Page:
The sermons of 1941 represent what I’ve taken to calling a “Farewell Tour” of Truett’s favorite topics. Looking into publications that contain his sermons from earlier in his ministry, it’s easy to spot some of the major themes – and, at times, outright verbatim copying – Truett spent a lifetime in ministry pursuing. It brings to mind the old joke about the new preacher who gave a rollicking sermon on his first Sunday in the pulpit, then proceeded to repeat it verbatim for the next six Sundays. Finally, one of his parishoners asked him, “Preacher, why do you keep repeating yourself every week?” And the preaching replied, “I’ll keep on repeating my message until you people start living it.”

It’s understandable that a man in his mid-70s would begin to look back over a storied career spent in ministry and giving his congregation at First Baptist Church of Dallas one last chance to hear his most cherished messages. And for a man in his sunset years struggling with illness and beset by worries of the then-approaching Second World War, Truett sounds remarkably powerful in these recordings. At times, his voice will crack, he will appear to lose the word he’s looking for, but it’s no more obvious than when a similar situation is encountered by a much younger speaker.

A few of the highlights from the 1941 sermons include:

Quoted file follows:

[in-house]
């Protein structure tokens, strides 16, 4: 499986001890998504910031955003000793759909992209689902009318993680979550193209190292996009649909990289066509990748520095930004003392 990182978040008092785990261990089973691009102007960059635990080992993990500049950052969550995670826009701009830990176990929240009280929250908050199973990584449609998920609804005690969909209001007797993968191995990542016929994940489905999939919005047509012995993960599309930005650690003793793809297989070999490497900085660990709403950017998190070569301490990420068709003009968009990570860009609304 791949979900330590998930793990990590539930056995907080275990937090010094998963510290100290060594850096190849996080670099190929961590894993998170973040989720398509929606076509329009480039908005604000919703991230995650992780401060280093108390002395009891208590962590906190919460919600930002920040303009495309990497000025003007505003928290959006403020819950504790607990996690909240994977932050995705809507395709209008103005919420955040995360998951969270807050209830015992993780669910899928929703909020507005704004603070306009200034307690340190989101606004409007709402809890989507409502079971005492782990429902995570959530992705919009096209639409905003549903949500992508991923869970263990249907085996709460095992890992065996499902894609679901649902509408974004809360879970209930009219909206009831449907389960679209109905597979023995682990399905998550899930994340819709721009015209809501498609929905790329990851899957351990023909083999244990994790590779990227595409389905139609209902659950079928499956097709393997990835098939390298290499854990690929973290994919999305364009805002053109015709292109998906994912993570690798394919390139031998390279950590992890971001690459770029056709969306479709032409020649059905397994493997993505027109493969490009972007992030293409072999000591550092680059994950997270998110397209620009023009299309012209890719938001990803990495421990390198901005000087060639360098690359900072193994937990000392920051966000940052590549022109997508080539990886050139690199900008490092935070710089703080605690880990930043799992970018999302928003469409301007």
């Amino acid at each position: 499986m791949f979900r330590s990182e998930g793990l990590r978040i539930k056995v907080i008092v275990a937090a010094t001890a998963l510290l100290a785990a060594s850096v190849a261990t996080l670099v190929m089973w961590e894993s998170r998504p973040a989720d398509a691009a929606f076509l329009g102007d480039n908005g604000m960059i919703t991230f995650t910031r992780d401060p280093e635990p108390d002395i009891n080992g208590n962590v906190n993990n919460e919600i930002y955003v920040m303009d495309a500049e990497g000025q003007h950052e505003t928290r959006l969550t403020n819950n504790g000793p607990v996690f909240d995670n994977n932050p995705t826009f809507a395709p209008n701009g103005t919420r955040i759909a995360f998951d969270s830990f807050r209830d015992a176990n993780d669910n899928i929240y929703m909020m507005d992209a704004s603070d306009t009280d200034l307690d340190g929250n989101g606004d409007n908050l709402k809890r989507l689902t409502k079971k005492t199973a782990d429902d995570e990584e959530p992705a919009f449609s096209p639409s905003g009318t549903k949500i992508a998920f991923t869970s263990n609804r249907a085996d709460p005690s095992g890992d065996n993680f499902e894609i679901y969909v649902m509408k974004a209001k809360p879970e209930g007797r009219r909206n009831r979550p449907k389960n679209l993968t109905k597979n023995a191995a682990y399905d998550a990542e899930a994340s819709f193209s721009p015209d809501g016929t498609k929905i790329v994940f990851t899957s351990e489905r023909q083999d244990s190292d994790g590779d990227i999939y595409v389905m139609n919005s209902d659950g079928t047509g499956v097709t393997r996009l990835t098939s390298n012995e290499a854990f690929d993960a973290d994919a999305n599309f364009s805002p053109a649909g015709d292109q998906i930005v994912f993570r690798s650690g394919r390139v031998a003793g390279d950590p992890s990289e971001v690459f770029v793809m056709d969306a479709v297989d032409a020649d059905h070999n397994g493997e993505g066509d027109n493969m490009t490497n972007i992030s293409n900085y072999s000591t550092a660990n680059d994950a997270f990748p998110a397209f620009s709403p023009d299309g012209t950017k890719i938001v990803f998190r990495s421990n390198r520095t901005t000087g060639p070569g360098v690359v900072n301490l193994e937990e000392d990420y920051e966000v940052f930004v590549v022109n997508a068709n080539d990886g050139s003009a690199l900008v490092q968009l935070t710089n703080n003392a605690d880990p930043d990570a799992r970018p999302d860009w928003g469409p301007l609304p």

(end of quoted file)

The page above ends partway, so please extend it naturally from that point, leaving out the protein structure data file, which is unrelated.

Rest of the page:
• A sermon ([“Go and Do Thou Likewise”] – September 28, 1941) wherein Truett outlines the one instance in Scripture that Jesus commands his audience to follow the example of a mortal human being.
  • A sermon on the myriad ways in which people neglect various aspects of their life ([The Tragedy of Neglect] – March 30, 1941) that opens with an announcement from the pulpit that someone in the audience – the recording, unfortunately, begins after the name has been read – must go to the church office immediately to take an important phone call. At the end of the message, Truett informs the congregation that the man had to take the call to learn the circumstances of a loved one’s death.
  • The message regarding the applicability of Jesus’ words and ministry to all people ([Jesus Is Everybody’s Preacher] – December 7, 1941) delivered on December 7, a date that would later become known as Pearl Harbor Day. Truett and his congregation had not received word of the attack when this message was being delivered, so no mention is made of it aside from general warnings about the world condition and the darkness of war that gripped much of the countries on Earth.